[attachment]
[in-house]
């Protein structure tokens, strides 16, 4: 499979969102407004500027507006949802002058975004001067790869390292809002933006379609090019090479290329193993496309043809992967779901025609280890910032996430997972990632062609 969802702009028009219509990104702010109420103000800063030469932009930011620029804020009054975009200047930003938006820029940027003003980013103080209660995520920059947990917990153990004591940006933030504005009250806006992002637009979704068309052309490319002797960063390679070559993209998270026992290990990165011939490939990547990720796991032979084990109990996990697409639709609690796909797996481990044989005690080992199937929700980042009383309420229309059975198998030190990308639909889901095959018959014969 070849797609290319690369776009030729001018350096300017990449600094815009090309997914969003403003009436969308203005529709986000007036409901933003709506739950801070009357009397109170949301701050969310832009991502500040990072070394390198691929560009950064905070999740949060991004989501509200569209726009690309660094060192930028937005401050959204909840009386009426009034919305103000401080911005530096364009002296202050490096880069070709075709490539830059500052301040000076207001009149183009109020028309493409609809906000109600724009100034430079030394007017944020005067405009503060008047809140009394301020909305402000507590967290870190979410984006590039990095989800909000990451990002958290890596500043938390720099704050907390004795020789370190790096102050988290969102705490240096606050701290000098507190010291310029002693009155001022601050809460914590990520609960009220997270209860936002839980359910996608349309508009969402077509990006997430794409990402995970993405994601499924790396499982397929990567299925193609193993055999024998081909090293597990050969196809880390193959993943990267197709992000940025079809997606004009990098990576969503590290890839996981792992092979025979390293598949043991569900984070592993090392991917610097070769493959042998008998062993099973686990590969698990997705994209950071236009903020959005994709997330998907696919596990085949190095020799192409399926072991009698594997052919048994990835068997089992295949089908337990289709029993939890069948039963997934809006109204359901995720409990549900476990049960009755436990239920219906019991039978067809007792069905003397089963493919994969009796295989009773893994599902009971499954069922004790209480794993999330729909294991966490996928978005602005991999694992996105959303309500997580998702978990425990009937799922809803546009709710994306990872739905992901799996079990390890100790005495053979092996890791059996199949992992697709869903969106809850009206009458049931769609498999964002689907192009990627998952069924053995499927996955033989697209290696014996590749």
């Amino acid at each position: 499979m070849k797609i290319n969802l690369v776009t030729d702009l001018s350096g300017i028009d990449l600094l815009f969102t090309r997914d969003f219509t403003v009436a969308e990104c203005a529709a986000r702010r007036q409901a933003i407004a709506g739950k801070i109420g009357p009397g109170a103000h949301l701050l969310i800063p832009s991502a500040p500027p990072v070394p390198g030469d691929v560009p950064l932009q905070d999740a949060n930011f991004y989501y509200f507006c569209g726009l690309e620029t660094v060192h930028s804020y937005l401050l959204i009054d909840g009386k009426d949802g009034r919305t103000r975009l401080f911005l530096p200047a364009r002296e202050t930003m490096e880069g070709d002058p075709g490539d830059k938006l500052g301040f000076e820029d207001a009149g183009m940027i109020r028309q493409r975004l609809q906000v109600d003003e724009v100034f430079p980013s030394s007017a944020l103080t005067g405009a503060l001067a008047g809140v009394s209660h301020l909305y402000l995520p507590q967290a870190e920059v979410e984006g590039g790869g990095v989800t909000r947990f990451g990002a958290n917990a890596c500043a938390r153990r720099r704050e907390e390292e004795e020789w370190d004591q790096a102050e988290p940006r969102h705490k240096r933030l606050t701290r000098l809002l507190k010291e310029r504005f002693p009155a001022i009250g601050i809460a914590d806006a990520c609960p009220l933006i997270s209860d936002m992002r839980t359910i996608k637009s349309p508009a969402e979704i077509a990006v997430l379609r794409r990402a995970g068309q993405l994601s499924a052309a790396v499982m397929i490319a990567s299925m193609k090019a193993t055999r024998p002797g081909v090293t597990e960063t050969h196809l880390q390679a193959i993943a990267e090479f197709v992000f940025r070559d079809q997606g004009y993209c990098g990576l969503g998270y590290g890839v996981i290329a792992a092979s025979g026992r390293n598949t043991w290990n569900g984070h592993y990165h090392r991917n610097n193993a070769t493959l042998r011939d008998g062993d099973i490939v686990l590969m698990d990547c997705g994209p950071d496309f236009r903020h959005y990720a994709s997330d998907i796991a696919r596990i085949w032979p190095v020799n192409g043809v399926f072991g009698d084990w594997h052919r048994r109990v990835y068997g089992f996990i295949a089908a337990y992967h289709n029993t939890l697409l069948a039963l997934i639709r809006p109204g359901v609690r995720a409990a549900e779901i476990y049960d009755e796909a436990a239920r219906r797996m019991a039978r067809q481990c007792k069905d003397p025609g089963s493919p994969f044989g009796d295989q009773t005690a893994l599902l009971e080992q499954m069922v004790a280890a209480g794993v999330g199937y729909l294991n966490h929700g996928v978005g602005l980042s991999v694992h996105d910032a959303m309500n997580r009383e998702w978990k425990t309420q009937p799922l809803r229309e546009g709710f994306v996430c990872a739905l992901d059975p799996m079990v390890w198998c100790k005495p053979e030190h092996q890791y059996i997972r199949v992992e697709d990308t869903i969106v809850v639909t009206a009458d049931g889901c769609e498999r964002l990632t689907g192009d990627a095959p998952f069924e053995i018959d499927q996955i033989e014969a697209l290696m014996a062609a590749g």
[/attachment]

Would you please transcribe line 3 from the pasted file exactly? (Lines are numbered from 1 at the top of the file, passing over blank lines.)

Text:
């Amino acid at each position: 499979m070849k797609i290319n969802l690369v776009t030729d702009l001018s350096g300017i028009d990449l600094l815009f969102t090309r997914d969003f219509t403003v009436a969308e990104c203005a529709a986000r702010r007036q409901a933003i407004a709506g739950k801070i109420g009357p009397g109170a103000h949301l701050l969310i800063p832009s991502a500040p500027p990072v070394p390198g030469d691929v560009p950064l932009q905070d999740a949060n930011f991004y989501y509200f507006c569209g726009l690309e620029t660094v060192h930028s804020y937005l401050l959204i009054d909840g009386k009426d949802g009034r919305t103000r975009l401080f911005l530096p200047a364009r002296e202050t930003m490096e880069g070709d002058p075709g490539d830059k938006l500052g301040f000076e820029d207001a009149g183009m940027i109020r028309q493409r975004l609809q906000v109600d003003e724009v100034f430079p980013s030394s007017a944020l103080t005067g405009a503060l001067a008047g809140v009394s209660h301020l909305y402000l995520p507590q967290a870190e920059v979410e984006g590039g790869g990095v989800t909000r947990f990451g990002a958290n917990a890596c500043a938390r153990r720099r704050e907390e390292e004795e020789w370190d004591q790096a102050e988290p940006r969102h705490k240096r933030l606050t701290r000098l809002l507190k010291e310029r504005f002693p009155a001022i009250g601050i809460a914590d806006a990520c609960p009220l933006i997270s209860d936002m992002r839980t359910i996608k637009s349309p508009a969402e979704i077509a990006v997430l379609r794409r990402a995970g068309q993405l994601s499924a052309a790396v499982m397929i490319a990567s299925m193609k090019a193993t055999r024998p002797g081909v090293t597990e960063t050969h196809l880390q390679a193959i993943a990267e090479f197709v992000f940025r070559d079809q997606g004009y993209c990098g990576l969503g998270y590290g890839v996981i290329a792992a092979s025979g026992r390293n598949t043991w290990n569900g984070h592993y990165h090392r991917n610097n193993a070769t493959l042998r011939d008998g062993d099973i490939v686990l590969m698990d990547c997705g994209p950071d496309f236009r903020h959005y990720a994709s997330d998907i796991a696919r596990i085949w032979p190095v020799n192409g043809v399926f072991g009698d084990w594997h052919r048994r109990v990835y068997g089992f996990i295949a089908a337990y992967h289709n029993t939890l697409l069948a039963l997934i639709r809006p109204g359901v609690r995720a409990a549900e779901i476990y049960d009755e796909a436990a239920r219906r797996m019991a039978r067809q481990c007792k069905d003397p025609g089963s493919p994969f044989g009796d295989q009773t005690a893994l599902l009971e080992q499954m069922v004790a280890a209480g794993v999330g199937y729909l294991n966490h929700g996928v978005g602005l980042s991999v694992h996105d910032a959303m309500n997580r009383e998702w978990k425990t309420q009937p799922l809803r229309e546009g709710f994306v996430c990872a739905l992901d059975p799996m079990v390890w198998c100790k005495p053979e030190h092996q890791y059996i997972r199949v992992e697709d990308t869903i969106v809850v639909t009206a009458d049931g889901c769609e498999r964002l990632t689907g192009d990627a095959p998952f069924e053995i018959d499927q996955i033989e014969a697209l290696m014996a062609a590749g």